By Syed Rizvi (Engineers
and Scientists for Animal Rights) in SouthAsia Magazine
On the surface, the question appears to be quite legitimate. After all, why care about animals when so many humans are suffering? However, behind the question there lies an element of preeminence that can also be extrapolated to a purely human hypothetical: should wealthy nations - The United States, for example - offer assistance to poor countries, when their own poor also need help? One case involves crossing the species' barrier, while the other can be seen as crossing the barrier of nationality, or even race, to some extent.
The question posed above comes with the same political and racial fervor among some such as whites should help whites first. Although such bias is politically incorrect in today's pluralistic, multicultural society, a small but radical element of society do harbor such views. Fortunately, with our cultural and sociological evolution, most have risen above the "stick- with- your-own-kind" mind set - a vestige of our tribal days that has no place today's worldview.
Proponents of animal rights go a step beyond, and include animals within the sphere of their moral concern. They see animals as sentient beings with interests of their own, who wish to live a life natural to them. Like people, animals try to avoid pain and seek comfort, and have a family structure of their own. When a cow gives birth to her calf, we mercilessly drag him away from the mother while she grieves and the calf is destined to spend his entire life in restrictive confinement where he can hardly stretch or turn around. Watch Ohio Dairy Farm Brutality.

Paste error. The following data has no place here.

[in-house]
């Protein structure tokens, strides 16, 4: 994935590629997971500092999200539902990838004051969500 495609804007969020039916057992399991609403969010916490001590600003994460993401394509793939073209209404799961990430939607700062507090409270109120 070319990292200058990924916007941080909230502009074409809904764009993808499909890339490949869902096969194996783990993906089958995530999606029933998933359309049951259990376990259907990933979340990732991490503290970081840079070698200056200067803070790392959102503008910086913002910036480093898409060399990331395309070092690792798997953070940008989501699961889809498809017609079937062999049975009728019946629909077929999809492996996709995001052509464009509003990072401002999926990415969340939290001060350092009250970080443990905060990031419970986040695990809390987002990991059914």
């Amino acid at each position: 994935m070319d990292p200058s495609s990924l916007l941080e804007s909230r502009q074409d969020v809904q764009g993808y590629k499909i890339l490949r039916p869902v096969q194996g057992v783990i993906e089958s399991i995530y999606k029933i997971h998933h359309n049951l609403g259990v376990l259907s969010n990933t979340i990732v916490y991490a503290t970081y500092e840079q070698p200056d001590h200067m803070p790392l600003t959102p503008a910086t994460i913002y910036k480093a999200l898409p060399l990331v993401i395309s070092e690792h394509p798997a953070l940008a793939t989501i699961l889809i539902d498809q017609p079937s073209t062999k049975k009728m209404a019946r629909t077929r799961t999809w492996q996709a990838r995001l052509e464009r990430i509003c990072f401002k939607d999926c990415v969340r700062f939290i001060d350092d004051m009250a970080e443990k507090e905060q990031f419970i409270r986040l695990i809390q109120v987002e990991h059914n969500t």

This imposition on the life of animals by humans is morally deplorable in the eyes of animal rights proponents. They do not see animals as objects to be exploited. While this view of animals has been predominant since the early days of civilization, so has been the practice of regarding women as inferior being created to serve man. The imprimatur of long-standing tradition does not justify practices considered unjust today. Alice Walker (author of Color Purple) expresses this eloquently in her preface to Marjorie Spiegel's classic "The Dreaded Comparison: Human and Animal Slavery." Walker writes: "Animals of the world exist for their own reasons. They were not made for humans any more than black people were made for whites or women for men."
Animal rights people see pain as pain, whosoever pain it is, and will make every effort to minimize it, irrespective of the race, sex, or species of the sufferer.